# MATH 4800

## Spring 2009 course

Topic: Graph Theory
Instructor: Will Malone
Catalog Number: MATH 4800-1
Credits: 3
Time: TTh, 2:00-3:20pm

Registering requires obtaining the class number from the instructor.

Color a map with n colors so that no two adjacent countries are colored the same. What is the least number n that works for any map?

If the cost to travel between any 2 national parks in the USA is known what is the cheapest way to visit all of the parks exactly once?

Take a standard chess board and place a knight on any square. Using only the knight's chess movements can it land on every square exactly once and end up where it started?

How many guards does it take to guard a single floor of a museum?

One common theme shared by all of these problems is that they can be translated into problems involving graphs. A graph consists of two sets {Vertices} and {Edges} where each edge has two endpoints lying in the set of vertices. In fact the first paper in graph theory, written by Leonhard Euler in 1736, showed that no solution to the Konigsberg Bridge Problem existed by utilizing such a translation.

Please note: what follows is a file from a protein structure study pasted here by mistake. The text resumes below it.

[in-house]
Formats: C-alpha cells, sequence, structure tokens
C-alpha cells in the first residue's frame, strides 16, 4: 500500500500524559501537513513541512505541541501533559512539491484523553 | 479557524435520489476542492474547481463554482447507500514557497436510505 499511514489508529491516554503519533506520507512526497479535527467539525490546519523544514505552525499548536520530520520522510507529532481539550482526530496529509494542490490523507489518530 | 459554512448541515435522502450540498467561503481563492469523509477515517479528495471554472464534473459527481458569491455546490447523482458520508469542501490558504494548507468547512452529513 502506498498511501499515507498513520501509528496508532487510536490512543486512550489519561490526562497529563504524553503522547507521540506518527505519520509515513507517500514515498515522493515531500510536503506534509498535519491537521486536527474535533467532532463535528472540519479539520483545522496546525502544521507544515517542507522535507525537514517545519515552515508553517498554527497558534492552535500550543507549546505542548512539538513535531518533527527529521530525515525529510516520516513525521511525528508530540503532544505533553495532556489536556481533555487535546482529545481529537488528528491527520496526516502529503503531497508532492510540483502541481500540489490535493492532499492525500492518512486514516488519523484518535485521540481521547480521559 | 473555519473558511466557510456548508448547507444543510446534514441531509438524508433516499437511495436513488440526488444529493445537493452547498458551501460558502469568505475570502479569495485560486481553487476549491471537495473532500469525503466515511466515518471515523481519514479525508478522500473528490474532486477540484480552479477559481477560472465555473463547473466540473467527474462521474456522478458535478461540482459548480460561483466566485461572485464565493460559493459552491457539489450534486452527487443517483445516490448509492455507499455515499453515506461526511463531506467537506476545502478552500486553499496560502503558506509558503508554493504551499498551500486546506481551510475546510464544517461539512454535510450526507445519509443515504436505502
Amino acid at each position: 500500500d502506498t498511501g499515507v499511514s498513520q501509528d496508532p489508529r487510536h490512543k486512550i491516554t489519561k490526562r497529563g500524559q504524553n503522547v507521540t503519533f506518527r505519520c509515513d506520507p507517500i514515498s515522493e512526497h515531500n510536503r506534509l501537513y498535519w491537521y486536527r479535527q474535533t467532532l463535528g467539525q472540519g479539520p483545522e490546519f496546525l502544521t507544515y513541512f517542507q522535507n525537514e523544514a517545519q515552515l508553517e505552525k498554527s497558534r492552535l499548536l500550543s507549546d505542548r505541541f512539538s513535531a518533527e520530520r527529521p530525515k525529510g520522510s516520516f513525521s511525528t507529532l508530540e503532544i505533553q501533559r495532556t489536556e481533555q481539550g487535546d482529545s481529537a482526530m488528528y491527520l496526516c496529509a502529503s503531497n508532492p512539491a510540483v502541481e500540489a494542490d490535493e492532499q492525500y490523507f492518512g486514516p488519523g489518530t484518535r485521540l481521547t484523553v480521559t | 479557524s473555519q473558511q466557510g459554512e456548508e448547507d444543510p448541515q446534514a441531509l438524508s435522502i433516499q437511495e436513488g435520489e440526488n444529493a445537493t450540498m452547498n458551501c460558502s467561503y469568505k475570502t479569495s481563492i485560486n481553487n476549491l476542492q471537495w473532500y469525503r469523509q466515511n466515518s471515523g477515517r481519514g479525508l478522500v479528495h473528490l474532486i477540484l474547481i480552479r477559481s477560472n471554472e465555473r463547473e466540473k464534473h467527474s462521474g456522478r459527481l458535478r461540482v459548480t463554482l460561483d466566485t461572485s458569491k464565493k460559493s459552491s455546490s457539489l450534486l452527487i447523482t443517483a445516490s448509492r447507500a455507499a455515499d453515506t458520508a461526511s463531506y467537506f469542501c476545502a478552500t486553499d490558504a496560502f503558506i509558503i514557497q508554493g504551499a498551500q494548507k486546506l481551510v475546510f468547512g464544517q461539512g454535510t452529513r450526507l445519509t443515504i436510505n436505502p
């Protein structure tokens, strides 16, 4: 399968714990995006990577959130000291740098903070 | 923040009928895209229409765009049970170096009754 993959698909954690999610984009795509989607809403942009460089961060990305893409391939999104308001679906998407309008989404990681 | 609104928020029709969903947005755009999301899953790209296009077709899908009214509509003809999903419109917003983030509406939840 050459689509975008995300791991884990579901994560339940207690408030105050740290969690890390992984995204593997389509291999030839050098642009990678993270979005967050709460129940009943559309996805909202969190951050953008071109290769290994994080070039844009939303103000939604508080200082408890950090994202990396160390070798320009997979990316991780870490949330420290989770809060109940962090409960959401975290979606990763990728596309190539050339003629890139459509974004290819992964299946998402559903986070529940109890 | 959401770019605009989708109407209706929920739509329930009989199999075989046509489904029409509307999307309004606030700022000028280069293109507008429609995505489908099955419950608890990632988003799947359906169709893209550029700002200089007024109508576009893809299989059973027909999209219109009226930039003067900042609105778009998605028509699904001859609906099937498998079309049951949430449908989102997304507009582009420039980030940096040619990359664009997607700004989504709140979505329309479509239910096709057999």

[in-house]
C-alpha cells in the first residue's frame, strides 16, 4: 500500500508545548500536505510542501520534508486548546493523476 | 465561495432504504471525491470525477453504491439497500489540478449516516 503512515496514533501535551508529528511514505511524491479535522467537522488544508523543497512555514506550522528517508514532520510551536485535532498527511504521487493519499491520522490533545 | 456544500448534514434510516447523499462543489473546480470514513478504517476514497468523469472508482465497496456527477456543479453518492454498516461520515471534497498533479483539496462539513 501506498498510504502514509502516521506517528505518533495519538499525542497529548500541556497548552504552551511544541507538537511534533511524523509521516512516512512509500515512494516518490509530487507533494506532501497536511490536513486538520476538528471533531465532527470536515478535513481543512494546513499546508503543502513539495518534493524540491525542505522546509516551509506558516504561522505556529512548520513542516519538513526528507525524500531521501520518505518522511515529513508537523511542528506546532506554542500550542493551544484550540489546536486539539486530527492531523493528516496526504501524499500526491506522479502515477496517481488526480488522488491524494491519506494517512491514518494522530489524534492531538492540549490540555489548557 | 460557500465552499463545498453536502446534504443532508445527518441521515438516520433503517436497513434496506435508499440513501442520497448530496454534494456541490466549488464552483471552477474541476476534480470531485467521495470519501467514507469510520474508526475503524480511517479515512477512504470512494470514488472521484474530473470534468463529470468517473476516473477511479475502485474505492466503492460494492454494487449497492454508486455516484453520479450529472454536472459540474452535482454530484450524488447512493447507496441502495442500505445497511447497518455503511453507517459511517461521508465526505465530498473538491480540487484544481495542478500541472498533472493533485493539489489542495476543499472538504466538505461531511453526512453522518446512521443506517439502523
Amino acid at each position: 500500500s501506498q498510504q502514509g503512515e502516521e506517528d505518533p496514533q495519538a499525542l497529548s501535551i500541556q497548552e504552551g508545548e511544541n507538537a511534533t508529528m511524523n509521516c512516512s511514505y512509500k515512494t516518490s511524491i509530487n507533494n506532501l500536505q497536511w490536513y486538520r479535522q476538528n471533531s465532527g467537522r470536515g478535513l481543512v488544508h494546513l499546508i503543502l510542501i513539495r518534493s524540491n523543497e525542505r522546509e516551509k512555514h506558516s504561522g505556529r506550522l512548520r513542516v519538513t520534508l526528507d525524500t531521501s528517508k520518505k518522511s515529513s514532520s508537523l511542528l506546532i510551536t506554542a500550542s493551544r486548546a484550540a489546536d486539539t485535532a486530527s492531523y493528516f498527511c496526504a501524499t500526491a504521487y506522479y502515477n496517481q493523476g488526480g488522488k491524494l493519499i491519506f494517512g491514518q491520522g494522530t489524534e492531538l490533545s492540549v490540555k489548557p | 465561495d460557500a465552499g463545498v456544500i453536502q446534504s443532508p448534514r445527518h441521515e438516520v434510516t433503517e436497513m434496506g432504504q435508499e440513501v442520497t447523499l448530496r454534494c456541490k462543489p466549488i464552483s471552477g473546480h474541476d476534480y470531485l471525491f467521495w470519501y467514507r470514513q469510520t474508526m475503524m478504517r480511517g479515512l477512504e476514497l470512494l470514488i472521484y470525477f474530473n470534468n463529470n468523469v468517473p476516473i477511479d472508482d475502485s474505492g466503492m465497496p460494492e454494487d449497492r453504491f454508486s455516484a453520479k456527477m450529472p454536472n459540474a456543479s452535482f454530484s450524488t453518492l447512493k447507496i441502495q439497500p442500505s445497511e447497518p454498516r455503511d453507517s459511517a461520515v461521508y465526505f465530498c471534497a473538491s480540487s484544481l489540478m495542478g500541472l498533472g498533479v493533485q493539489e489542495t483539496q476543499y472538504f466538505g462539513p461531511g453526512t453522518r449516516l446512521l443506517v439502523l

Starting from a rigorous definition of a graph the class will explore foundational problems and ideas in graph theory like the isomorphism problem, telling when a graph is planer, colorings of graphs, and Ramsey numbers then move on to explore the connections between graph theory and other branches of mathematics.

Tuition Benefit:
The NSF VIGRE program provides a small tuition benefit for US students (US citizens, nationals, and permanent residents). Details will be provided once total enrollment has been determined.

Past Courses:
Fall 2006, Math Finance
Spring 2007, Fractals
Fall 2007, Metric Spaces, The Contraction Mapping Principle, Fractals & Other Applications
Spring 2008, Knot Theory
Fall 2008, Random Walk: Modeling, Theory, and Applications